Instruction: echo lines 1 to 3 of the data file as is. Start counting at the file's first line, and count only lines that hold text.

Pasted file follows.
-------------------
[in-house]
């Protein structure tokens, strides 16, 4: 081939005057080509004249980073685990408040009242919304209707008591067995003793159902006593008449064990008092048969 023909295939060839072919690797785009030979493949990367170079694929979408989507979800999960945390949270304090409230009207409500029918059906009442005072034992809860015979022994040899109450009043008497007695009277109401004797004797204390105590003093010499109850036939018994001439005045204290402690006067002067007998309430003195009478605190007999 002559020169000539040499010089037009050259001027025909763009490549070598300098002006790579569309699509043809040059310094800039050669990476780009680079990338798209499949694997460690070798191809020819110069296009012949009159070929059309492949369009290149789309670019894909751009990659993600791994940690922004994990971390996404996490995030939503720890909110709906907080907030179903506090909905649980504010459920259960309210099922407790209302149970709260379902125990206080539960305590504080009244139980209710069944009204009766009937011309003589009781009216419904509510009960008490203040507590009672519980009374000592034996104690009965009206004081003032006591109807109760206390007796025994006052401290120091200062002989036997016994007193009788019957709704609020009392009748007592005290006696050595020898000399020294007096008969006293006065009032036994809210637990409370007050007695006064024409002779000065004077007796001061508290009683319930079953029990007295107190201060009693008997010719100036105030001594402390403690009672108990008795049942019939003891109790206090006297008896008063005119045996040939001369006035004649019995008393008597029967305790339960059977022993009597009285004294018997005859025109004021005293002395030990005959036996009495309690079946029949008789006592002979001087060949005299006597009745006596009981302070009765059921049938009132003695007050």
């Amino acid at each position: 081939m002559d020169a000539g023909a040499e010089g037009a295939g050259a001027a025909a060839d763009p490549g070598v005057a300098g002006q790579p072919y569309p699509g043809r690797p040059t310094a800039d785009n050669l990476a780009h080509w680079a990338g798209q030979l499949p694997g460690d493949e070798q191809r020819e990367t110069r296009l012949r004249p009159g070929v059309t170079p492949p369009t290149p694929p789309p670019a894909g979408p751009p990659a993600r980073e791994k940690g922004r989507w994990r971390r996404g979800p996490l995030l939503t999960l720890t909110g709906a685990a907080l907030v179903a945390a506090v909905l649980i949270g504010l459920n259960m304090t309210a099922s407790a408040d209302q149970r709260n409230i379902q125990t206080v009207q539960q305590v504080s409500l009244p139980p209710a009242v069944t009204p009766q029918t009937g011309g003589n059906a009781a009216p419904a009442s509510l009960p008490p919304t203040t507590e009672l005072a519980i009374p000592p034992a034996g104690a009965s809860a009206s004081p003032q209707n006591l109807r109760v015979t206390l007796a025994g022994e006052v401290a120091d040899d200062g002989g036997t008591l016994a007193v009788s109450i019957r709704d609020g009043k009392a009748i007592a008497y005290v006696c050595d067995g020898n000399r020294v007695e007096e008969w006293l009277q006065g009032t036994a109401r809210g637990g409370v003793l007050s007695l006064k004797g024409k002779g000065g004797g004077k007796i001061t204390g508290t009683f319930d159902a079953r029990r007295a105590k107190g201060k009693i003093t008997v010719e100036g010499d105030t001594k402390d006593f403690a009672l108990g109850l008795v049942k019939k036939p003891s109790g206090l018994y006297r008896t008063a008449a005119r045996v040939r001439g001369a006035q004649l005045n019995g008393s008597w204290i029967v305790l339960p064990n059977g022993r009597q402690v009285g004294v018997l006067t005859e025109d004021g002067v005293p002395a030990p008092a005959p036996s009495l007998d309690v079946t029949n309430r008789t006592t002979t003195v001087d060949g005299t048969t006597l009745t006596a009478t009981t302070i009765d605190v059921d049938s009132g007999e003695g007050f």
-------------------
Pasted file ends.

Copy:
[in-house]
């Protein structure tokens, strides 16, 4: 081939005057080509004249980073685990408040009242919304209707008591067995003793159902006593008449064990008092048969 023909295939060839072919690797785009030979493949990367170079694929979408989507979800999960945390949270304090409230009207409500029918059906009442005072034992809860015979022994040899109450009043008497007695009277109401004797004797204390105590003093010499109850036939018994001439005045204290402690006067002067007998309430003195009478605190007999 002559020169000539040499010089037009050259001027025909763009490549070598300098002006790579569309699509043809040059310094800039050669990476780009680079990338798209499949694997460690070798191809020819110069296009012949009159070929059309492949369009290149789309670019894909751009990659993600791994940690922004994990971390996404996490995030939503720890909110709906907080907030179903506090909905649980504010459920259960309210099922407790209302149970709260379902125990206080539960305590504080009244139980209710069944009204009766009937011309003589009781009216419904509510009960008490203040507590009672519980009374000592034996104690009965009206004081003032006591109807109760206390007796025994006052401290120091200062002989036997016994007193009788019957709704609020009392009748007592005290006696050595020898000399020294007096008969006293006065009032036994809210637990409370007050007695006064024409002779000065004077007796001061508290009683319930079953029990007295107190201060009693008997010719100036105030001594402390403690009672108990008795049942019939003891109790206090006297008896008063005119045996040939001369006035004649019995008393008597029967305790339960059977022993009597009285004294018997005859025109004021005293002395030990005959036996009495309690079946029949008789006592002979001087060949005299006597009745006596009981302070009765059921049938009132003695007050």
């Amino acid at each position: 081939m002559d020169a000539g023909a040499e010089g037009a295939g050259a001027a025909a060839d763009p490549g070598v005057a300098g002006q790579p072919y569309p699509g043809r690797p040059t310094a800039d785009n050669l990476a780009h080509w680079a990338g798209q030979l499949p694997g460690d493949e070798q191809r020819e990367t110069r296009l012949r004249p009159g070929v059309t170079p492949p369009t290149p694929p789309p670019a894909g979408p751009p990659a993600r980073e791994k940690g922004r989507w994990r971390r996404g979800p996490l995030l939503t999960l720890t909110g709906a685990a907080l907030v179903a945390a506090v909905l649980i949270g504010l459920n259960m304090t309210a099922s407790a408040d209302q149970r709260n409230i379902q125990t206080v009207q539960q305590v504080s409500l009244p139980p209710a009242v069944t009204p009766q029918t009937g011309g003589n059906a009781a009216p419904a009442s509510l009960p008490p919304t203040t507590e009672l005072a519980i009374p000592p034992a034996g104690a009965s809860a009206s004081p003032q209707n006591l109807r109760v015979t206390l007796a025994g022994e006052v401290a120091d040899d200062g002989g036997t008591l016994a007193v009788s109450i019957r709704d609020g009043k009392a009748i007592a008497y005290v006696c050595d067995g020898n000399r020294v007695e007096e008969w006293l009277q006065g009032t036994a109401r809210g637990g409370v003793l007050s007695l006064k004797g024409k002779g000065g004797g004077k007796i001061t204390g508290t009683f319930d159902a079953r029990r007295a105590k107190g201060k009693i003093t008997v010719e100036g010499d105030t001594k402390d006593f403690a009672l108990g109850l008795v049942k019939k036939p003891s109790g206090l018994y006297r008896t008063a008449a005119r045996v040939r001439g001369a006035q004649l005045n019995g008393s008597w204290i029967v305790l339960p064990n059977g022993r009597q402690v009285g004294v018997l006067t005859e025109d004021g002067v005293p002395a030990p008092a005959p036996s009495l007998d309690v079946t029949n309430r008789t006592t002979t003195v001087d060949g005299t048969t006597l009745t006596a009478t009981t302070i009765d605190v059921d049938s009132g007999e003695g007050f």